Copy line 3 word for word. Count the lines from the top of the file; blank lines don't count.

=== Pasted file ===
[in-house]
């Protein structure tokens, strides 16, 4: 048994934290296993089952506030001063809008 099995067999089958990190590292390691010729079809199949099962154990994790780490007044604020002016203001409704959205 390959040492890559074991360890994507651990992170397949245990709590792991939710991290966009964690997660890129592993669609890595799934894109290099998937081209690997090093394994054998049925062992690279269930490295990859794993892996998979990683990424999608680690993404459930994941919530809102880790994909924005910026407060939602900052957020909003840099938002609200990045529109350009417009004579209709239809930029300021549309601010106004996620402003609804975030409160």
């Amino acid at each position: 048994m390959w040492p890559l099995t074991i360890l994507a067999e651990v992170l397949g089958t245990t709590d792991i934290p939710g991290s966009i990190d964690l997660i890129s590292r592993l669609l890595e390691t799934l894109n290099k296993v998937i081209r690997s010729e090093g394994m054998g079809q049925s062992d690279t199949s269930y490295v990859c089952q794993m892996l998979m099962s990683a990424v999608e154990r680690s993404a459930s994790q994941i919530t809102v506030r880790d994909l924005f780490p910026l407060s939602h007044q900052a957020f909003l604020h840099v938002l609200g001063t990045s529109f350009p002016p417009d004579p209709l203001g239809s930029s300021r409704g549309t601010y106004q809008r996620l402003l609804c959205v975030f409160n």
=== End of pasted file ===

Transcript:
């Amino acid at each position: 048994m390959w040492p890559l099995t074991i360890l994507a067999e651990v992170l397949g089958t245990t709590d792991i934290p939710g991290s966009i990190d964690l997660i890129s590292r592993l669609l890595e390691t799934l894109n290099k296993v998937i081209r690997s010729e090093g394994m054998g079809q049925s062992d690279t199949s269930y490295v990859c089952q794993m892996l998979m099962s990683a990424v999608e154990r680690s993404a459930s994790q994941i919530t809102v506030r880790d994909l924005f780490p910026l407060s939602h007044q900052a957020f909003l604020h840099v938002l609200g001063t990045s529109f350009p002016p417009d004579p209709l203001g239809s930029s300021r409704g549309t601010y106004q809008r996620l402003l609804c959205v975030f409160n």